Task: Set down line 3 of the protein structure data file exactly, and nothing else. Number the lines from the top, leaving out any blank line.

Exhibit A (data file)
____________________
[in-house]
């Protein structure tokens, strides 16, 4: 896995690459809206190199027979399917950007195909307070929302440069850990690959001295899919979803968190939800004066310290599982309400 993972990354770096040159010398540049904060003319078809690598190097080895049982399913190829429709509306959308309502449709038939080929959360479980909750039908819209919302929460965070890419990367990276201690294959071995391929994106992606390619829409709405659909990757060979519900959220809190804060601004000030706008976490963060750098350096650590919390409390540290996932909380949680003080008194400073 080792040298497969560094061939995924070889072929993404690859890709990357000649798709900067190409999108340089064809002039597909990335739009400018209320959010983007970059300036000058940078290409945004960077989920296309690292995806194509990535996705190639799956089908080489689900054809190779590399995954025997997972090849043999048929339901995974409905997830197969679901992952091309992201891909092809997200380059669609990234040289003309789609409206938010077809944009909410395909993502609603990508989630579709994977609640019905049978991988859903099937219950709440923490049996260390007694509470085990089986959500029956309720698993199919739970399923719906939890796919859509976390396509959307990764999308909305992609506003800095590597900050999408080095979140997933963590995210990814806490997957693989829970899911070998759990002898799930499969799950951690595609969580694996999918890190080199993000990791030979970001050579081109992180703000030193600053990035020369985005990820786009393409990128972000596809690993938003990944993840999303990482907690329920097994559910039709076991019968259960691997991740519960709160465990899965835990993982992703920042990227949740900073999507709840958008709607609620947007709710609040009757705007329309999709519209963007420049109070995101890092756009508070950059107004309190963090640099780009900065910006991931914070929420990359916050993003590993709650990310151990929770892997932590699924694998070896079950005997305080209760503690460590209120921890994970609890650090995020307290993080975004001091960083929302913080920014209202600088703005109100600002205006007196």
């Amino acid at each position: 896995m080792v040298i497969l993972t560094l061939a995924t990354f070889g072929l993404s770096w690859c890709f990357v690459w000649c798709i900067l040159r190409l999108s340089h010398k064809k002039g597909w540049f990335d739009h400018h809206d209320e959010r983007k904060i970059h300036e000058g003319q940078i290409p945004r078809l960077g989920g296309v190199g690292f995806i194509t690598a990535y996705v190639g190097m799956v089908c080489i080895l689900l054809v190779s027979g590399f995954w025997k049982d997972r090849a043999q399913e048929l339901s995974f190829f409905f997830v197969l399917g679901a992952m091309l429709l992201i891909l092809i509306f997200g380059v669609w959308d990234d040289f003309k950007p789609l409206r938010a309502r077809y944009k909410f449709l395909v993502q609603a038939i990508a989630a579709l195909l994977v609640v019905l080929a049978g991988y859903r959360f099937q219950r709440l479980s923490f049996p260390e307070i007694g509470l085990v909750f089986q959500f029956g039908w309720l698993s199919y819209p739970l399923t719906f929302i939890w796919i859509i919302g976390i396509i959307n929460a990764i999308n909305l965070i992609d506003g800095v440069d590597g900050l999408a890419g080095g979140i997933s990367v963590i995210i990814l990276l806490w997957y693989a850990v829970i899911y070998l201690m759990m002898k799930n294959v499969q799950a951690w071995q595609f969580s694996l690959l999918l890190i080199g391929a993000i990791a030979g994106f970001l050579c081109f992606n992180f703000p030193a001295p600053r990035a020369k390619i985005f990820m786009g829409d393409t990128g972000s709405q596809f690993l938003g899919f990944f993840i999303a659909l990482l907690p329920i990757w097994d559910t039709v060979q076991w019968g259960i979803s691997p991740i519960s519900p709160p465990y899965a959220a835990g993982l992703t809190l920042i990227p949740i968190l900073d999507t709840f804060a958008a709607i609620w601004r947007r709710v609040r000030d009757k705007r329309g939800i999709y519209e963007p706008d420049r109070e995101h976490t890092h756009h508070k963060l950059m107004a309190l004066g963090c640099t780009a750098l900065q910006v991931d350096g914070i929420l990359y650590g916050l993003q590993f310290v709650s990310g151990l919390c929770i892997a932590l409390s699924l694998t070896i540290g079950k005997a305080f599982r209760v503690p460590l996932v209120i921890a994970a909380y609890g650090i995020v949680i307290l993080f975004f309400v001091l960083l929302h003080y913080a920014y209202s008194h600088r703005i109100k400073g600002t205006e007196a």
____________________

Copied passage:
């Amino acid at each position: 896995m080792v040298i497969l993972t560094l061939a995924t990354f070889g072929l993404s770096w690859c890709f990357v690459w000649c798709i900067l040159r190409l999108s340089h010398k064809k002039g597909w540049f990335d739009h400018h809206d209320e959010r983007k904060i970059h300036e000058g003319q940078i290409p945004r078809l960077g989920g296309v190199g690292f995806i194509t690598a990535y996705v190639g190097m799956v089908c080489i080895l689900l054809v190779s027979g590399f995954w025997k049982d997972r090849a043999q399913e048929l339901s995974f190829f409905f997830v197969l399917g679901a992952m091309l429709l992201i891909l092809i509306f997200g380059v669609w959308d990234d040289f003309k950007p789609l409206r938010a309502r077809y944009k909410f449709l395909v993502q609603a038939i990508a989630a579709l195909l994977v609640v019905l080929a049978g991988y859903r959360f099937q219950r709440l479980s923490f049996p260390e307070i007694g509470l085990v909750f089986q959500f029956g039908w309720l698993s199919y819209p739970l399923t719906f929302i939890w796919i859509i919302g976390i396509i959307n929460a990764i999308n909305l965070i992609d506003g800095v440069d590597g900050l999408a890419g080095g979140i997933s990367v963590i995210i990814l990276l806490w997957y693989a850990v829970i899911y070998l201690m759990m002898k799930n294959v499969q799950a951690w071995q595609f969580s694996l690959l999918l890190i080199g391929a993000i990791a030979g994106f970001l050579c081109f992606n992180f703000p030193a001295p600053r990035a020369k390619i985005f990820m786009g829409d393409t990128g972000s709405q596809f690993l938003g899919f990944f993840i999303a659909l990482l907690p329920i990757w097994d559910t039709v060979q076991w019968g259960i979803s691997p991740i519960s519900p709160p465990y899965a959220a835990g993982l992703t809190l920042i990227p949740i968190l900073d999507t709840f804060a958008a709607i609620w601004r947007r709710v609040r000030d009757k705007r329309g939800i999709y519209e963007p706008d420049r109070e995101h976490t890092h756009h508070k963060l950059m107004a309190l004066g963090c640099t780009a750098l900065q910006v991931d350096g914070i929420l990359y650590g916050l993003q590993f310290v709650s990310g151990l919390c929770i892997a932590l409390s699924l694998t070896i540290g079950k005997a305080f599982r209760v503690p460590l996932v209120i921890a994970a909380y609890g650090i995020v949680i307290l993080f975004f309400v001091l960083l929302h003080y913080a920014y209202s008194h600088r703005i109100k400073g600002t205006e007196a």